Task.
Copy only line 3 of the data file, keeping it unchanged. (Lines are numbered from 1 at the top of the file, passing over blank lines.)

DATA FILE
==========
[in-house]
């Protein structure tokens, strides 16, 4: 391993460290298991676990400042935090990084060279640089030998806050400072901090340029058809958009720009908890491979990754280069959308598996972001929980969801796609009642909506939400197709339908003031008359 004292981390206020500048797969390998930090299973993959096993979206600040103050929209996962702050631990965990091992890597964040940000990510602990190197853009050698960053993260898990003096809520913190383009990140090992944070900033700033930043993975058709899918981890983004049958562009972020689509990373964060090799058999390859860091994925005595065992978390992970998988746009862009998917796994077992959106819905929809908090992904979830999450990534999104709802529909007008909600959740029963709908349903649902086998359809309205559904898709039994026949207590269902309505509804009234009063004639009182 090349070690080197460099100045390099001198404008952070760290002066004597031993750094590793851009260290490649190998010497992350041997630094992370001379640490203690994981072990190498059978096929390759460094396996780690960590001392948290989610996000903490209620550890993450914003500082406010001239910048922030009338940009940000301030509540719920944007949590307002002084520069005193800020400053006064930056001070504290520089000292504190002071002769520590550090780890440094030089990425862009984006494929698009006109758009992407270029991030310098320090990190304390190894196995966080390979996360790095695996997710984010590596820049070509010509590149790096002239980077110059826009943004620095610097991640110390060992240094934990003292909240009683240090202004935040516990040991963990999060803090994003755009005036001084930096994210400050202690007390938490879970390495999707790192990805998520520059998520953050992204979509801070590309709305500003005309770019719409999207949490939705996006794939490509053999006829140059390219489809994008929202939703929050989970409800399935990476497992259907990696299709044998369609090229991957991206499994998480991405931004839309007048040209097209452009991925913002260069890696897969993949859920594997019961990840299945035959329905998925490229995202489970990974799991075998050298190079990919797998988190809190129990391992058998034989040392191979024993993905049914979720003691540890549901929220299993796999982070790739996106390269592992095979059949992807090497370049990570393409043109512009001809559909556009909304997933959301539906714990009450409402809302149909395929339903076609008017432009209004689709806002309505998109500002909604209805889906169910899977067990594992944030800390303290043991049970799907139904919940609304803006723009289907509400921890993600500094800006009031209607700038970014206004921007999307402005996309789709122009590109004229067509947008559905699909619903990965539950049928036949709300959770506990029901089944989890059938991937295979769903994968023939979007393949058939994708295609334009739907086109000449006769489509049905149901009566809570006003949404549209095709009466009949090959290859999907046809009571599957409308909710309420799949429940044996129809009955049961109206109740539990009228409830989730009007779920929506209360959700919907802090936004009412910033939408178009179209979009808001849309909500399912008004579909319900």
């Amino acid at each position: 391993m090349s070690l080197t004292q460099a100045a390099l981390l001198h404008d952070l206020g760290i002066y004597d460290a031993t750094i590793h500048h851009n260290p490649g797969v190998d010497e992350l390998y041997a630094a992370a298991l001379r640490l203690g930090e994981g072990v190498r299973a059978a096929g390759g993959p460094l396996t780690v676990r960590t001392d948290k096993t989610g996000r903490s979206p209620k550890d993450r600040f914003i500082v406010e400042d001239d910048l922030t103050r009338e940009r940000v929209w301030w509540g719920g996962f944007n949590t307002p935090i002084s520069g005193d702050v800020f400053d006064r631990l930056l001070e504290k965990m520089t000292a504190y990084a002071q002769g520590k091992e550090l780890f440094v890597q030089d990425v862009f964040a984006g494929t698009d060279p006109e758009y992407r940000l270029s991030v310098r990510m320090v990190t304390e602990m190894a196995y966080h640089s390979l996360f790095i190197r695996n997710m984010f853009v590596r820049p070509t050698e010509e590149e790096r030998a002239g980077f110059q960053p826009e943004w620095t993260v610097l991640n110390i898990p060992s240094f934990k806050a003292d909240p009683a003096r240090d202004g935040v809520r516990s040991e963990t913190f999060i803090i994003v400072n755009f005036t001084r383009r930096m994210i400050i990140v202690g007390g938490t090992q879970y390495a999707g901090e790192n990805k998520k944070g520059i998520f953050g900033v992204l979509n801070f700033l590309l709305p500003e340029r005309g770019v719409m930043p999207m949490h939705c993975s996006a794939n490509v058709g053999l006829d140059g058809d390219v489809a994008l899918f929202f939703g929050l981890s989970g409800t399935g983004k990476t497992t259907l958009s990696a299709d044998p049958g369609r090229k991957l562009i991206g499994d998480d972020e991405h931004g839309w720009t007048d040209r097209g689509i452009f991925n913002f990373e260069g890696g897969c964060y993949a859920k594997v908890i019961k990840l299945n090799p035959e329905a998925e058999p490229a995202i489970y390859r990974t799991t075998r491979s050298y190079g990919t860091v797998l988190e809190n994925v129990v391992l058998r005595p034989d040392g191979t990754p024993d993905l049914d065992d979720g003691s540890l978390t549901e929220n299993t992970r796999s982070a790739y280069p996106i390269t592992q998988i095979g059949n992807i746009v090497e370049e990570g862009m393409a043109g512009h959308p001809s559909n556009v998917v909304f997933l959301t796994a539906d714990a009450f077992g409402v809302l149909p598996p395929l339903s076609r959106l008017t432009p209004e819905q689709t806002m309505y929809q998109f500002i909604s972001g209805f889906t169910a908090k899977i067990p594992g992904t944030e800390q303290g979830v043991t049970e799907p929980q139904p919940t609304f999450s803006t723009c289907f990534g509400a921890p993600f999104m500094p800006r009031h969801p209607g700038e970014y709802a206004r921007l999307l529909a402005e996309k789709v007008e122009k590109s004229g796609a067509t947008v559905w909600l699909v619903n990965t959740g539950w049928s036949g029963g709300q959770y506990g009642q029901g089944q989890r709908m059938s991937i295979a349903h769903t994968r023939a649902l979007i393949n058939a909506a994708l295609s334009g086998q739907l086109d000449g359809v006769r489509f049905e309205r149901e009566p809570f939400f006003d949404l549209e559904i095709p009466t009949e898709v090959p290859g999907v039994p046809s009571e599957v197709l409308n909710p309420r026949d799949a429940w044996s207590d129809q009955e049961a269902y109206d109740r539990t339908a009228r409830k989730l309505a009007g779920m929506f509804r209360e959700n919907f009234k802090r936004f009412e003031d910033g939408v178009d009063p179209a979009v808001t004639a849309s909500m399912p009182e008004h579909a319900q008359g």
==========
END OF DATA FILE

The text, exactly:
């Amino acid at each position: 391993m090349s070690l080197t004292q460099a100045a390099l981390l001198h404008d952070l206020g760290i002066y004597d460290a031993t750094i590793h500048h851009n260290p490649g797969v190998d010497e992350l390998y041997a630094a992370a298991l001379r640490l203690g930090e994981g072990v190498r299973a059978a096929g390759g993959p460094l396996t780690v676990r960590t001392d948290k096993t989610g996000r903490s979206p209620k550890d993450r600040f914003i500082v406010e400042d001239d910048l922030t103050r009338e940009r940000v929209w301030w509540g719920g996962f944007n949590t307002p935090i002084s520069g005193d702050v800020f400053d006064r631990l930056l001070e504290k965990m520089t000292a504190y990084a002071q002769g520590k091992e550090l780890f440094v890597q030089d990425v862009f964040a984006g494929t698009d060279p006109e758009y992407r940000l270029s991030v310098r990510m320090v990190t304390e602990m190894a196995y966080h640089s390979l996360f790095i190197r695996n997710m984010f853009v590596r820049p070509t050698e010509e590149e790096r030998a002239g980077f110059q960053p826009e943004w620095t993260v610097l991640n110390i898990p060992s240094f934990k806050a003292d909240p009683a003096r240090d202004g935040v809520r516990s040991e963990t913190f999060i803090i994003v400072n755009f005036t001084r383009r930096m994210i400050i990140v202690g007390g938490t090992q879970y390495a999707g901090e790192n990805k998520k944070g520059i998520f953050g900033v992204l979509n801070f700033l590309l709305p500003e340029r005309g770019v719409m930043p999207m949490h939705c993975s996006a794939n490509v058709g053999l006829d140059g058809d390219v489809a994008l899918f929202f939703g929050l981890s989970g409800t399935g983004k990476t497992t259907l958009s990696a299709d044998p049958g369609r090229k991957l562009i991206g499994d998480d972020e991405h931004g839309w720009t007048d040209r097209g689509i452009f991925n913002f990373e260069g890696g897969c964060y993949a859920k594997v908890i019961k990840l299945n090799p035959e329905a998925e058999p490229a995202i489970y390859r990974t799991t075998r491979s050298y190079g990919t860091v797998l988190e809190n994925v129990v391992l058998r005595p034989d040392g191979t990754p024993d993905l049914d065992d979720g003691s540890l978390t549901e929220n299993t992970r796999s982070a790739y280069p996106i390269t592992q998988i095979g059949n992807i746009v090497e370049e990570g862009m393409a043109g512009h959308p001809s559909n556009v998917v909304f997933l959301t796994a539906d714990a009450f077992g409402v809302l149909p598996p395929l339903s076609r959106l008017t432009p209004e819905q689709t806002m309505y929809q998109f500002i909604s972001g209805f889906t169910a908090k899977i067990p594992g992904t944030e800390q303290g979830v043991t049970e799907p929980q139904p919940t609304f999450s803006t723009c289907f990534g509400a921890p993600f999104m500094p800006r009031h969801p209607g700038e970014y709802a206004r921007l999307l529909a402005e996309k789709v007008e122009k590109s004229g796609a067509t947008v559905w909600l699909v619903n990965t959740g539950w049928s036949g029963g709300q959770y506990g009642q029901g089944q989890r709908m059938s991937i295979a349903h769903t994968r023939a649902l979007i393949n058939a909506a994708l295609s334009g086998q739907l086109d000449g359809v006769r489509f049905e309205r149901e009566p809570f939400f006003d949404l549209e559904i095709p009466t009949e898709v090959p290859g999907v039994p046809s009571e599957v197709l409308n909710p309420r026949d799949a429940w044996s207590d129809q009955e049961a269902y109206d109740r539990t339908a009228r409830k989730l309505a009007g779920m929506f509804r209360e959700n919907f009234k802090r936004f009412e003031d910033g939408v178009d009063p179209a979009v808001t004639a849309s909500m399912p009182e008004h579909a319900q008359g």